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6 Copywriting Tips To Help You Sell More

8 min read
Nov 25, 2020
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If you had to choose the most fundamental skill of a good marketer, which one would you pick? I’d go with copywriting. If you know how to write good copy, copy that will spark your customers to take the desired action, you’re on your way to success. Whether it’s buying your products, subscribing to a newsletter, or signing up for a webinar, good copy is the key to converting your customers. 

Can just anyone write good copy? Probably not. Do you need to be gifted to be a copywriter? It’ll certainly help, but you don’t need to be the chosen one either. With so many resources available, there are different ways to hone your craft. 

Read books on copywriting. Sign up for online courses. Study the sales letters from the copywriting greats. Follow fellow copywriters on social media. The opportunities are endless. Most importantly, start writing and improve along the way. For the past few months, I’ve been getting more and more into copywriting. This post is a sort of summary about what I’ve learned so far. 

Research, research, research

I can’t stress enough how important research is. Before you write a single word of copy, you need to find the answers to a few questions to help you produce good copy. You need to know the target audience that you’re going to address. You need to know the problems they’re facing and trying to solve. You need to know the language they use. If you learn the answers to those questions, they’ll help you sound more authentic and better connect with your audience.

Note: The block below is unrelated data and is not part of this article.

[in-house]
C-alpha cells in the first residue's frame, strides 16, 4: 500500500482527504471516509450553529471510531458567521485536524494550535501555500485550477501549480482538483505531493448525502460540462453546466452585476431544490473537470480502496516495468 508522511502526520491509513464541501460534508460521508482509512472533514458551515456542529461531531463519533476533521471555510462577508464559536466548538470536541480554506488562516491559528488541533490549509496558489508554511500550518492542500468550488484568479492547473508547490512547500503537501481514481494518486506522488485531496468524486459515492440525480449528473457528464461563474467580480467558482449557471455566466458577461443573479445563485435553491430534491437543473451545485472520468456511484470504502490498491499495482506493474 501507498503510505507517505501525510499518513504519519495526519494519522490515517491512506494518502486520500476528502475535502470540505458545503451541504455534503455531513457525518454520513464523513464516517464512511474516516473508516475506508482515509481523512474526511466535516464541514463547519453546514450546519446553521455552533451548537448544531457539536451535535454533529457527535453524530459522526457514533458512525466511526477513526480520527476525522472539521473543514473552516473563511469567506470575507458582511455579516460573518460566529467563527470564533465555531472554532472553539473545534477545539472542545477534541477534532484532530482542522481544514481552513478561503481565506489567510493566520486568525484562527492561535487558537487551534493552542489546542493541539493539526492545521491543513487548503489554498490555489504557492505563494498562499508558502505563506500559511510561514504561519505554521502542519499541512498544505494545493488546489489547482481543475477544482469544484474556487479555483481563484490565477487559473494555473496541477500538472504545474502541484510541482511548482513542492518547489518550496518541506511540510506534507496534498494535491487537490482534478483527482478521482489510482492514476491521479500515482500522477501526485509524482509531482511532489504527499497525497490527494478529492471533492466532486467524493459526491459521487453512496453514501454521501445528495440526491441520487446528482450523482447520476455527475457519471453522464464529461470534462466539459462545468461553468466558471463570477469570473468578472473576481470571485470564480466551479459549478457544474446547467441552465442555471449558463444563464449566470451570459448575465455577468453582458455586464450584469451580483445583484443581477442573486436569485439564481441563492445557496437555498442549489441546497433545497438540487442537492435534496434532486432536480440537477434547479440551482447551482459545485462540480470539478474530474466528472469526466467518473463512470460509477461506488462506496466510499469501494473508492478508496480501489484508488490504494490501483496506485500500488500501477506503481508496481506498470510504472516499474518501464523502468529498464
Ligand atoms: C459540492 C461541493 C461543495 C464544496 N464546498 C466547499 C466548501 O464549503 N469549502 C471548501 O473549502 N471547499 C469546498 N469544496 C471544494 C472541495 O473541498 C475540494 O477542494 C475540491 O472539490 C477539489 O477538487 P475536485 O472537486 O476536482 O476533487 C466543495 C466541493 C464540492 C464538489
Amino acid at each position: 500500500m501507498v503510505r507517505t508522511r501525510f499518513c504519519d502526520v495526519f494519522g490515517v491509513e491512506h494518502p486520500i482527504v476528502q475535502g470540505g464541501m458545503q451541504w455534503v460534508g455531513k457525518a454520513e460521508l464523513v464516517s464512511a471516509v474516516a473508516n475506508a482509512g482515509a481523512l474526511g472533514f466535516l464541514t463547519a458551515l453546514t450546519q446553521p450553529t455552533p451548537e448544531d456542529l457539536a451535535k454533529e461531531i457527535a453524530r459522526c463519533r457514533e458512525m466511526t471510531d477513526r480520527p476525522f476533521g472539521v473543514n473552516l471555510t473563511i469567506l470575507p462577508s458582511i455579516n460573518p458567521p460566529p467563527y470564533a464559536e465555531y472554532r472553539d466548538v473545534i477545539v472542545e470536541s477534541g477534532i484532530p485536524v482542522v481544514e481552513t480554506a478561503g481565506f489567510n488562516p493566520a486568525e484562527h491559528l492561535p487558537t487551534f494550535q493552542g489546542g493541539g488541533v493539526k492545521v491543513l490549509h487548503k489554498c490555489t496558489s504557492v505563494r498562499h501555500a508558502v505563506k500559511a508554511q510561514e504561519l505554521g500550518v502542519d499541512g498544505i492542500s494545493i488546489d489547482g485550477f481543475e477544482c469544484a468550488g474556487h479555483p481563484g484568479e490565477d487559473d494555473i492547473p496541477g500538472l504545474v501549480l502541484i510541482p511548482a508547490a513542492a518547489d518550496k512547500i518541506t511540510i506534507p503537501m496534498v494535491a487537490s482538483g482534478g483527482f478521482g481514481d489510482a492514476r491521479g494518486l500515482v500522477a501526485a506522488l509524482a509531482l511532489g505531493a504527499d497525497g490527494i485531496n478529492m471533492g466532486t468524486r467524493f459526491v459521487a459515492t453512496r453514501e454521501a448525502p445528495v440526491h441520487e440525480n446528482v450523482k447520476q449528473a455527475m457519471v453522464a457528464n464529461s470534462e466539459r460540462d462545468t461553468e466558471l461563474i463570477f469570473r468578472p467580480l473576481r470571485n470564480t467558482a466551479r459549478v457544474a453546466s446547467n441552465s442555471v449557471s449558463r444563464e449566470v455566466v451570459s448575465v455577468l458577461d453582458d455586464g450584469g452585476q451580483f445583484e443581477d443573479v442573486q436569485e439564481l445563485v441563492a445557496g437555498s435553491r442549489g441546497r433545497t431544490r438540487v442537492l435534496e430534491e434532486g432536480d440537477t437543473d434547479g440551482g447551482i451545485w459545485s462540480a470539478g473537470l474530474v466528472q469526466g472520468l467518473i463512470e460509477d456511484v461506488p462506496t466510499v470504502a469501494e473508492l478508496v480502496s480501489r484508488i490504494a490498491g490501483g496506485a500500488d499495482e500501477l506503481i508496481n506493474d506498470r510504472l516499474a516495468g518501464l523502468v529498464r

I’ve read that copywriting isn’t as much about writing itself as it is about reframing your audience's words that you find in your research. I agree. You don’t have to reinvent the wheel and try to come up with groundbreaking ideas. Everything you need is out there, and all you need to do is spend some time uncovering those precious insights. How should you do this?

Surveys

One way to collect all the necessary information is to send out a survey. Prepare a list of questions that you want to ask your existing customers. Their answers will help you craft better copy and get new customers. 

You can use Google Forms, SurveyMonkey, or any other alternatives to get as many answers as possible. This form of quantitative research should give you a comprehensive overview of the significant segment of your target audience. 

Interviews

You can also take the qualitative route and focus on a narrower group of customers. This approach will help you give more attention to detail at the same time. It’ll make it easier to ask more targeted questions and get more personalized answers. 

Review mining

While the two methods above are great for getting first-hand information, they’re also time consuming. Luckily, there are other ways to do your copywriting research. If you’re working on a tight schedule, you might want to get familiar with review mining.